Government Role in the Economy


Lebanon has traditionally enjoyed a free-market economy and a strong laissez-faire commercial tradition. The income tax rate on individuals and corporations remains low (a maximum of ten percent, and five percent on the distribution of dividends). The government's budget deficit reflects unproductive spending (mainly public sector salaries and debt service) rather than new investment or growth-creating projects. This is justifiable due to the large bill of reconstruction and rehabilitation after the end of the war and the administrative reform of the civil service. However, the government is seriously considering privatization of some public services. So far, part of the telecommunications service is operated and managed by a French and a Finnish companies. The Council of Ministers agreed in June 98 to the proposal made by a Canadian company to rehabilitate and operate postal services. The "Investment Development Authority of Lebanon" (IDAL), established by the government in 1994 to identify large-scale investment opportunities for private investors, is working assiduously to create (duty) free zones around Lebanon's ports and airports.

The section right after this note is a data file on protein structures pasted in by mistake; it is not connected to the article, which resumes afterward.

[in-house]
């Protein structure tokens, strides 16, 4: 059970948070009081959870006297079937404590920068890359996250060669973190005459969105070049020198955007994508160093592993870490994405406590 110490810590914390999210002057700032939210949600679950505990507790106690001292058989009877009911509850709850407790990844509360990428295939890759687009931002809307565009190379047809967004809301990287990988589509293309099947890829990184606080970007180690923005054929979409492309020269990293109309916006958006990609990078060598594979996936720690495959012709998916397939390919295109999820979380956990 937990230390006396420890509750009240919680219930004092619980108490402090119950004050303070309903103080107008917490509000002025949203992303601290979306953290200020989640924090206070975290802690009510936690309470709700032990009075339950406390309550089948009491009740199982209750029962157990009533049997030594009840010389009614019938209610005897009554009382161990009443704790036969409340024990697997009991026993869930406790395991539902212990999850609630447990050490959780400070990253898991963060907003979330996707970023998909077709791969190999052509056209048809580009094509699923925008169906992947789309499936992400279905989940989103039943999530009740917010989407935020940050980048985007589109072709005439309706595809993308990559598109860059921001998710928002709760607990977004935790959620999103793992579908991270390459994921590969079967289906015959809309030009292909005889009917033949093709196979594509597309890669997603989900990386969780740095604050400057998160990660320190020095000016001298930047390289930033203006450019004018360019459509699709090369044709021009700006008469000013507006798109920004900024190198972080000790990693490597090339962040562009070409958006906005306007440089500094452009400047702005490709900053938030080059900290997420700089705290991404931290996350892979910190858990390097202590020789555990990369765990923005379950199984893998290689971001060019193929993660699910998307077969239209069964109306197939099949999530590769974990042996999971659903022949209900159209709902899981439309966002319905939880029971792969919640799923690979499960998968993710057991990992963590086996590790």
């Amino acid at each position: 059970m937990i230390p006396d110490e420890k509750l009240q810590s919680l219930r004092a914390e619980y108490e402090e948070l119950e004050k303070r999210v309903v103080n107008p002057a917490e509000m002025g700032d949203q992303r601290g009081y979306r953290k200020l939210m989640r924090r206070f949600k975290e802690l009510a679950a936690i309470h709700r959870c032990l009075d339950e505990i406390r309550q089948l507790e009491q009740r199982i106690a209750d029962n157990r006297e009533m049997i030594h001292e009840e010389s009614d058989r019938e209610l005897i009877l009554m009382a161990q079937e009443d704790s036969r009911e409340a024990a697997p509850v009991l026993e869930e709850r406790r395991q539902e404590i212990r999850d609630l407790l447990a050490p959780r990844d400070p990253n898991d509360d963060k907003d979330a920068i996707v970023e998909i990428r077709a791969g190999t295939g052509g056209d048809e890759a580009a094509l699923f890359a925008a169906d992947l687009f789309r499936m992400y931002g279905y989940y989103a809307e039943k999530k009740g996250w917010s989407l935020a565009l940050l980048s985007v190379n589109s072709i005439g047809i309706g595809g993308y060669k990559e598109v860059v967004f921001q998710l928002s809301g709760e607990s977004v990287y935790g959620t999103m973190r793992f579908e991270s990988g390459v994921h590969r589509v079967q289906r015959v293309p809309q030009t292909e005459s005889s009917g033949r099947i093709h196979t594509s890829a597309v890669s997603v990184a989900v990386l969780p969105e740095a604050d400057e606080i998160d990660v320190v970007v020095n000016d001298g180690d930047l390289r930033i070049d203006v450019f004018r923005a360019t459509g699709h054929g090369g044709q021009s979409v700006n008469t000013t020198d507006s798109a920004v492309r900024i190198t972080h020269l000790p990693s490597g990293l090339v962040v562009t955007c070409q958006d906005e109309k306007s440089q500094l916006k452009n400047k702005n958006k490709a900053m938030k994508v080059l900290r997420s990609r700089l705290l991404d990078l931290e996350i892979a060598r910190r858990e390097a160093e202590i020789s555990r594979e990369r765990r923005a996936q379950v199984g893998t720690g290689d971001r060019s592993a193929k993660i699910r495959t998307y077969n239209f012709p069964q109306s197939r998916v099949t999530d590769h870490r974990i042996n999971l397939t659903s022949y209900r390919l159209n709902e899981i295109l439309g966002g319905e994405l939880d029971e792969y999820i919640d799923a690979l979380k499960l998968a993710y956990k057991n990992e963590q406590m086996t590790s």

In June 1997, the Government issued a decree to prohibit or significantly restrict the import of many agricultural and food imports. This is unprecedented in Lebanese modern history, and is being aggressively challenged by the local and international business communities. However, this decision does not signal any change or new directions in Lebanese economic policies and represents an isolated aberration made to enforce an agricultural calendar.